Claymore Advisors, a closed-end funds shop that is moving aggressively into the ETF space, has filed plans with the Securities and Exchange (SEC) for two quantitative-driven international ETFs . The new funds will track "Developed International" and "Developed World" indexes created by Robeco, the active fund management arm of the Dutch banking giant, Rabobank.
How, you ask, does a self-described "active manager" get involved in an indexing firm? As you'd expect: by developing indexes that use an active management style in an attempt to beat the market.
In this case, the indexes use a quantitatively driven strategy that combines valuation, momentum, earnings estimate revisions and management policies to select 200-300 stocks from around the globe with "strong potential for price appreciation and strong risk diversification." In other words, it attempts to pick the best stocks in the world, using a proprietary "black box" screening method developed by the good folks at Robeco.
The fund may initially have a hard time attracting assets, as investors are basically putting their faith in the idea that Robeco has figured out how to beat the markets. The company does not have a strong brand in the U.S., and it could be a challenge for Claymore to attract assets until it has an established performance history. By comparison, other quant-driven strategies in the U.S. either have an established performance history - in the case of the Intellidexes from the American Stock Exchange - or a strong brand - in the case of indexes from Value Line and similar providers. Clearly, however, Claymore believes it can attract those assets over the long haul.
The new "Developed International" fund will track markets in Australia, Austria, Belgium, Denmark, Finland, France, Germany, Greece, Hong Kong, Ireland, Italy, Japan, Netherlands, New Zealand, Norway, Portugal, Singapore, Spain, Sweden, Switzerland, and the United Kingdom; the "World" fund tosses in the U.S. and Canada for good measure.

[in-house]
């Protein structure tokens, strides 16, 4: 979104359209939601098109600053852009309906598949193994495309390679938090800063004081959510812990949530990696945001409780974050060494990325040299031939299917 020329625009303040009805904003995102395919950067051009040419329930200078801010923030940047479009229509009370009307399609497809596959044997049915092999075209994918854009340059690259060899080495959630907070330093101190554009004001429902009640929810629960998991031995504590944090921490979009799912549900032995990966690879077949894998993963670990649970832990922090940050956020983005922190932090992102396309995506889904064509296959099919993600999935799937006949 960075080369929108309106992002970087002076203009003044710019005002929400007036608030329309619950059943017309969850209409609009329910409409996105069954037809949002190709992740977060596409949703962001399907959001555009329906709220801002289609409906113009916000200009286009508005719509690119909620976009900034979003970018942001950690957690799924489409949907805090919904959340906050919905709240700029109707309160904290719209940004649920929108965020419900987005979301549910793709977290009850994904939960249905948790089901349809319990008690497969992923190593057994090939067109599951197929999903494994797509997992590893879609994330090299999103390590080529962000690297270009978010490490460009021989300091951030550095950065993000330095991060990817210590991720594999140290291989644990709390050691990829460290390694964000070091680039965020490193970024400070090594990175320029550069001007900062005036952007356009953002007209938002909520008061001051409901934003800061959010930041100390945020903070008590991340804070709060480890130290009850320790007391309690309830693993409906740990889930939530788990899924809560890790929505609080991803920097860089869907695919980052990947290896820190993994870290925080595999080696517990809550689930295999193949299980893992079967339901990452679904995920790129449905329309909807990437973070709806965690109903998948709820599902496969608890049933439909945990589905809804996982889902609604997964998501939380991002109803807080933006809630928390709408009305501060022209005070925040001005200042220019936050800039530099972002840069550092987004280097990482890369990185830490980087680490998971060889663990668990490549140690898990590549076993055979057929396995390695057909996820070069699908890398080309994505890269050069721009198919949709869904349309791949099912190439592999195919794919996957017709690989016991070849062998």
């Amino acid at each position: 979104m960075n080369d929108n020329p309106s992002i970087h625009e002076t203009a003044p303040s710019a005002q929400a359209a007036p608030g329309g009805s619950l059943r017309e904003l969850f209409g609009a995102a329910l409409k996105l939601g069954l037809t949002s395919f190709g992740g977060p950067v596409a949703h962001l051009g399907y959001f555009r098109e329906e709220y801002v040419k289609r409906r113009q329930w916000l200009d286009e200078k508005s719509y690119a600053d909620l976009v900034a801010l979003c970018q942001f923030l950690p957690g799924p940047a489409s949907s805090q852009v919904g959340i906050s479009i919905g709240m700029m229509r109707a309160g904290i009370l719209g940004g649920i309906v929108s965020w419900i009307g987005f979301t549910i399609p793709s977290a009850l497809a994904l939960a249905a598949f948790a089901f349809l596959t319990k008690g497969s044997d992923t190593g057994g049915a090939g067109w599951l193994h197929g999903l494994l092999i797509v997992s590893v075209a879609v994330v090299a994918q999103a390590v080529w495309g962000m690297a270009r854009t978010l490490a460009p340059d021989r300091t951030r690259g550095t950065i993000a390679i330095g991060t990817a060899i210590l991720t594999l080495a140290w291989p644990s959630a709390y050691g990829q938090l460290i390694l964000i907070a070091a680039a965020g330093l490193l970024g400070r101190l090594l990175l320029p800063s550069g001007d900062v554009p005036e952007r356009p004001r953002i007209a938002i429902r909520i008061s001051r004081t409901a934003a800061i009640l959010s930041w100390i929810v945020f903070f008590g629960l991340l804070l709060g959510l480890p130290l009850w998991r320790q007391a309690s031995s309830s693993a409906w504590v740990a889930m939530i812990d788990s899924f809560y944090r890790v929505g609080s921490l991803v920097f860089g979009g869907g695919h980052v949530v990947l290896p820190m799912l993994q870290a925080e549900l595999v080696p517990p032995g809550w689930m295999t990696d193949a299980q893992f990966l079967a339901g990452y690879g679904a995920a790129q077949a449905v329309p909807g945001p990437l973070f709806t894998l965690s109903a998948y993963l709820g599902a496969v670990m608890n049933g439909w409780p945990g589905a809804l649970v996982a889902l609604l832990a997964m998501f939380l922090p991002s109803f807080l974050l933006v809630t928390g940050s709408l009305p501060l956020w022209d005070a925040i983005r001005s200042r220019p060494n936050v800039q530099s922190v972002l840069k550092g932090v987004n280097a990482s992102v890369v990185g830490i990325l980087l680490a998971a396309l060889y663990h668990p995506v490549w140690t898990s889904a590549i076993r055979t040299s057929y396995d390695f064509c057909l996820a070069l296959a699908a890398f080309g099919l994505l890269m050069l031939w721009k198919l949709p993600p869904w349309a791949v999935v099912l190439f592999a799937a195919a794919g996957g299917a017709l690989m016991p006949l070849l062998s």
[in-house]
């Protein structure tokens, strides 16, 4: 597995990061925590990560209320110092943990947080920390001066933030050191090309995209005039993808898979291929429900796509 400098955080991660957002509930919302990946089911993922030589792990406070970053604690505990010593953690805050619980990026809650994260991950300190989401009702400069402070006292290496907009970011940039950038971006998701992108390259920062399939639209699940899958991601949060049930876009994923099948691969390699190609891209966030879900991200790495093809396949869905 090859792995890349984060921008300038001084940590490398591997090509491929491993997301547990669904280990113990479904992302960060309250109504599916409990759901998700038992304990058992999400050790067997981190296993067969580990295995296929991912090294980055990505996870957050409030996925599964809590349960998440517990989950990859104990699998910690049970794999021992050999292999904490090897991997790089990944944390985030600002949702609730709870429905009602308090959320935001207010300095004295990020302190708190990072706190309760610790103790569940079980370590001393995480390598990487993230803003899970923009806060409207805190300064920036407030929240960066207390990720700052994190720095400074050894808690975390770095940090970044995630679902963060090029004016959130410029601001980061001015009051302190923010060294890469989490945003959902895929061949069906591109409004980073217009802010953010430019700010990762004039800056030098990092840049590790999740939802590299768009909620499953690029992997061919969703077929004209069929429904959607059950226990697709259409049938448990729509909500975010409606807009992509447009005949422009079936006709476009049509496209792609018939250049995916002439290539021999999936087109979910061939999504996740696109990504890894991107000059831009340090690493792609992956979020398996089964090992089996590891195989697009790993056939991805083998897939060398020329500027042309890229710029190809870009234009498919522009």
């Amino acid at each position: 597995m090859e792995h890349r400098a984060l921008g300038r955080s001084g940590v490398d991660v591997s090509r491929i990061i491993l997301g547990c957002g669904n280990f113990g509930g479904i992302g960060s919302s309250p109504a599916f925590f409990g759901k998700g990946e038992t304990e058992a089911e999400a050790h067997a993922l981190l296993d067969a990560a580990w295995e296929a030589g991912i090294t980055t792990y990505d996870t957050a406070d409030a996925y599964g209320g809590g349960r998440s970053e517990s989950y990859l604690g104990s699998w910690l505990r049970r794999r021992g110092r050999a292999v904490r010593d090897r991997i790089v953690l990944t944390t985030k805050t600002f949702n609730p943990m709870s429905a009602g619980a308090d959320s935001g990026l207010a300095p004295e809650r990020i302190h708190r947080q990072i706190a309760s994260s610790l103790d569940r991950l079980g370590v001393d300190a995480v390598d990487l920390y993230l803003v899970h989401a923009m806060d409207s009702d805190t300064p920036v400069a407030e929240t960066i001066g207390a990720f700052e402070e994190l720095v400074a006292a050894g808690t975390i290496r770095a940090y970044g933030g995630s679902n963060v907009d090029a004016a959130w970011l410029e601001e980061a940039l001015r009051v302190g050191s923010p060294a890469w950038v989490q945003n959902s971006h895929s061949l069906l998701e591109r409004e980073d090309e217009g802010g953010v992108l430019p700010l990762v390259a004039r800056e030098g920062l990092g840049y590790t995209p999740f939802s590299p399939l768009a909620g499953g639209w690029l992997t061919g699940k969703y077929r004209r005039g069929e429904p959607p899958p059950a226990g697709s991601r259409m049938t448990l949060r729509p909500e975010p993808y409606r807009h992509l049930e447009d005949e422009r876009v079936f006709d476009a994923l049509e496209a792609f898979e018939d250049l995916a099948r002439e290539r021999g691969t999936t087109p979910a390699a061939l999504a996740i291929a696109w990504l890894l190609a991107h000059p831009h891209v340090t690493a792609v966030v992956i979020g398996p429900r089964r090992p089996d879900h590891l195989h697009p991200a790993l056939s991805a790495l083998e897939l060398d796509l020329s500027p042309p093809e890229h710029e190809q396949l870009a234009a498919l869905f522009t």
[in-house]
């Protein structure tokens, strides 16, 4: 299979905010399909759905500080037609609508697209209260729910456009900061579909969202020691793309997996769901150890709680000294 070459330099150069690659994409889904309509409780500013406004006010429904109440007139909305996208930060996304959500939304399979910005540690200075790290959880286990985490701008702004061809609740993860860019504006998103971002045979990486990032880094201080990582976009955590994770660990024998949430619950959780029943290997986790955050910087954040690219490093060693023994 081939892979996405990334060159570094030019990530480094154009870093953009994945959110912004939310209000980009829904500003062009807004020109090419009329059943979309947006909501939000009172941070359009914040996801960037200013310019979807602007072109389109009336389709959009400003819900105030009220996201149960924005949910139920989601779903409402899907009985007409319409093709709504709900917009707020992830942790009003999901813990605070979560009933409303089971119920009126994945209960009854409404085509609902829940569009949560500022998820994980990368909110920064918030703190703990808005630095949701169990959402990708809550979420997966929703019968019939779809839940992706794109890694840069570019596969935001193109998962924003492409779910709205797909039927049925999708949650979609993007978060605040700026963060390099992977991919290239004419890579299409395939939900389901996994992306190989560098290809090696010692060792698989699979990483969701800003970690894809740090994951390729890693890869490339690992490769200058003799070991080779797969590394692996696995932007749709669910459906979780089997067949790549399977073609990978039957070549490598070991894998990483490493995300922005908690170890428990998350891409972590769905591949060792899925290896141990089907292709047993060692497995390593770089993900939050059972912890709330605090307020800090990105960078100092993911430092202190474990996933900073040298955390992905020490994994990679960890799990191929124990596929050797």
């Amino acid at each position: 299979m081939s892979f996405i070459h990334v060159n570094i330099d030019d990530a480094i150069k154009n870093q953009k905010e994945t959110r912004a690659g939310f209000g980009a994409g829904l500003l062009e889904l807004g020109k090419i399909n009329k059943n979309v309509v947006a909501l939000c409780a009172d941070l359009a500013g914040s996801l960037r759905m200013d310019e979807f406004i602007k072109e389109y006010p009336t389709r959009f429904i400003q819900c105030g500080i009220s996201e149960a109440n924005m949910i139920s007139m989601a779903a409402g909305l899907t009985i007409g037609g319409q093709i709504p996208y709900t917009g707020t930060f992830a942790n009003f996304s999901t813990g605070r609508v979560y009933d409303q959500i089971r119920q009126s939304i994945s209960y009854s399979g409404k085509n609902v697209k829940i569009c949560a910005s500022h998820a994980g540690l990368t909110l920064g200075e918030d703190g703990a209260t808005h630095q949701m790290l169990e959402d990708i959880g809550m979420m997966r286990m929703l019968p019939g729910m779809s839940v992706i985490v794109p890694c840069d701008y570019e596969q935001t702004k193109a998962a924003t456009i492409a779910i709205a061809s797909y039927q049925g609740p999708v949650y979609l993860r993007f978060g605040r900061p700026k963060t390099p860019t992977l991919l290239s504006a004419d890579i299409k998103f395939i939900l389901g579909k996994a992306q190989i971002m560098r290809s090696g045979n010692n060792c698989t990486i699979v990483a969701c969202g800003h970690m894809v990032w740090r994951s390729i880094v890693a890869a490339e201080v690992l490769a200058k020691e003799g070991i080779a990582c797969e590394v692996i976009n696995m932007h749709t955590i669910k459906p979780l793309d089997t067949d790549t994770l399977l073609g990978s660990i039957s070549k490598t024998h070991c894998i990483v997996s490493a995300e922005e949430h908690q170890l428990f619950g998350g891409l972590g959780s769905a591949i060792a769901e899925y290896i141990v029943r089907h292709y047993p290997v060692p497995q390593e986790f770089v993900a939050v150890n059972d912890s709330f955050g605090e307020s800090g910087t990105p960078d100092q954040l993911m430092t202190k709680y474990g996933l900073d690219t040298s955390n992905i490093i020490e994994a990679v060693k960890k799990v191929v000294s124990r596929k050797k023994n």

Country weightings within each index are based on straight market capitalization, meaning that the funds will not try to outperform the market by shifting weights towards the most attractive countries. Instead, the stocks within each country will be ranked on chosen based their attractiveness, and the funds will attempt to beat each index within each country. To ensure liquidity, the funds only choose from stocks with market caps of approximately $1 billion and higher.
The funds are rebalanced monthly; there is no word yet on expense ratios.
The new funds fill a hole in the "alpha-seeking" arm of the U.S. ETF industry, which is led by PowerShares and which has so far focused on domestic funds. Although both PowerShares and WisdomTree offer dividend-screened international funds, a quant-driven strategy may appeal to investors concerned about a pullback in the red-hot international marketp. In theory, the quant-driven strategy should help the funds outperform in difficult markets. Still, as mentioned, it will be "show me" time for the funds at first.
Regardless, it is good to see a fund company launching a global fund. Far too many fund companies break up exposure into U.S. and ex-U.S. funds, encouraging investors to dramatically overweight one or another of the two key markets. The international fund lets investors get it done in one fell swoop.